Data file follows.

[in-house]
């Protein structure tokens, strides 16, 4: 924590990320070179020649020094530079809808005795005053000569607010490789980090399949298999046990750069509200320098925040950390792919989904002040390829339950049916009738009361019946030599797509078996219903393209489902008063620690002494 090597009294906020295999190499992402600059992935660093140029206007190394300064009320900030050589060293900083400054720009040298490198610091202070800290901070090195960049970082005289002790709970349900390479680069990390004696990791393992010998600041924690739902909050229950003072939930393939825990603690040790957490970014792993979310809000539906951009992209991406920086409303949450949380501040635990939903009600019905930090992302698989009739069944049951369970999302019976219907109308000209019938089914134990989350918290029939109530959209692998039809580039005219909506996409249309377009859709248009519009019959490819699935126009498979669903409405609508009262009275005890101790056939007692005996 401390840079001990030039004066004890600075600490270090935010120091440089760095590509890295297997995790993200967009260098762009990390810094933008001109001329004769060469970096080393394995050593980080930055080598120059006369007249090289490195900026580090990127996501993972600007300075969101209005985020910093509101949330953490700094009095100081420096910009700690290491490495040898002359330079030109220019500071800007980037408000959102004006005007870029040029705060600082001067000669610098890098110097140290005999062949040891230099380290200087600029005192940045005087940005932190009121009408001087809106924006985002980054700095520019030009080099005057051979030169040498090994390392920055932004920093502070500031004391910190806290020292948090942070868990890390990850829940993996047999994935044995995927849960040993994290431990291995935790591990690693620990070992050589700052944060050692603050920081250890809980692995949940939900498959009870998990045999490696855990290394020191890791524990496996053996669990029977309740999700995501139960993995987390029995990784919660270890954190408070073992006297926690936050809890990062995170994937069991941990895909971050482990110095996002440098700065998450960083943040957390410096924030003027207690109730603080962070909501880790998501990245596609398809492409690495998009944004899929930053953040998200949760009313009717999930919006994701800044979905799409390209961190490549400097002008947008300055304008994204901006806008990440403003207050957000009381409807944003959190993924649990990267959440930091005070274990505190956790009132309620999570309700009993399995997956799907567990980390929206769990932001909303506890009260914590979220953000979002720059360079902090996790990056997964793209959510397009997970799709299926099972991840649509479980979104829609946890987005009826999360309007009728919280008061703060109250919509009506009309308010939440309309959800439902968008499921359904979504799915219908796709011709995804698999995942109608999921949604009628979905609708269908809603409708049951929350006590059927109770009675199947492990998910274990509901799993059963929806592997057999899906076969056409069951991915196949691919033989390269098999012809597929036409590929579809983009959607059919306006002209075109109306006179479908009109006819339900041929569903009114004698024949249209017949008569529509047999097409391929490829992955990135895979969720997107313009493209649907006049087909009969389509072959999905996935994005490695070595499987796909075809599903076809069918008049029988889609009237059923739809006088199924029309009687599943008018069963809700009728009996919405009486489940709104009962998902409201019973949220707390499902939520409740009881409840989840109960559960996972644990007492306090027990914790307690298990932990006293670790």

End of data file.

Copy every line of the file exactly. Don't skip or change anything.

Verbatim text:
[in-house]
């Protein structure tokens, strides 16, 4: 924590990320070179020649020094530079809808005795005053000569607010490789980090399949298999046990750069509200320098925040950390792919989904002040390829339950049916009738009361019946030599797509078996219903393209489902008063620690002494 090597009294906020295999190499992402600059992935660093140029206007190394300064009320900030050589060293900083400054720009040298490198610091202070800290901070090195960049970082005289002790709970349900390479680069990390004696990791393992010998600041924690739902909050229950003072939930393939825990603690040790957490970014792993979310809000539906951009992209991406920086409303949450949380501040635990939903009600019905930090992302698989009739069944049951369970999302019976219907109308000209019938089914134990989350918290029939109530959209692998039809580039005219909506996409249309377009859709248009519009019959490819699935126009498979669903409405609508009262009275005890101790056939007692005996 401390840079001990030039004066004890600075600490270090935010120091440089760095590509890295297997995790993200967009260098762009990390810094933008001109001329004769060469970096080393394995050593980080930055080598120059006369007249090289490195900026580090990127996501993972600007300075969101209005985020910093509101949330953490700094009095100081420096910009700690290491490495040898002359330079030109220019500071800007980037408000959102004006005007870029040029705060600082001067000669610098890098110097140290005999062949040891230099380290200087600029005192940045005087940005932190009121009408001087809106924006985002980054700095520019030009080099005057051979030169040498090994390392920055932004920093502070500031004391910190806290020292948090942070868990890390990850829940993996047999994935044995995927849960040993994290431990291995935790591990690693620990070992050589700052944060050692603050920081250890809980692995949940939900498959009870998990045999490696855990290394020191890791524990496996053996669990029977309740999700995501139960993995987390029995990784919660270890954190408070073992006297926690936050809890990062995170994937069991941990895909971050482990110095996002440098700065998450960083943040957390410096924030003027207690109730603080962070909501880790998501990245596609398809492409690495998009944004899929930053953040998200949760009313009717999930919006994701800044979905799409390209961190490549400097002008947008300055304008994204901006806008990440403003207050957000009381409807944003959190993924649990990267959440930091005070274990505190956790009132309620999570309700009993399995997956799907567990980390929206769990932001909303506890009260914590979220953000979002720059360079902090996790990056997964793209959510397009997970799709299926099972991840649509479980979104829609946890987005009826999360309007009728919280008061703060109250919509009506009309308010939440309309959800439902968008499921359904979504799915219908796709011709995804698999995942109608999921949604009628979905609708269908809603409708049951929350006590059927109770009675199947492990998910274990509901799993059963929806592997057999899906076969056409069951991915196949691919033989390269098999012809597929036409590929579809983009959607059919306006002209075109109306006179479908009109006819339900041929569903009114004698024949249209017949008569529509047999097409391929490829992955990135895979969720997107313009493209649907006049087909009969389509072959999905996935994005490695070595499987796909075809599903076809069918008049029988889609009237059923739809006088199924029309009687599943008018069963809700009728009996919405009486489940709104009962998902409201019973949220707390499902939520409740009881409840989840109960559960996972644990007492306090027990914790307690298990932990006293670790």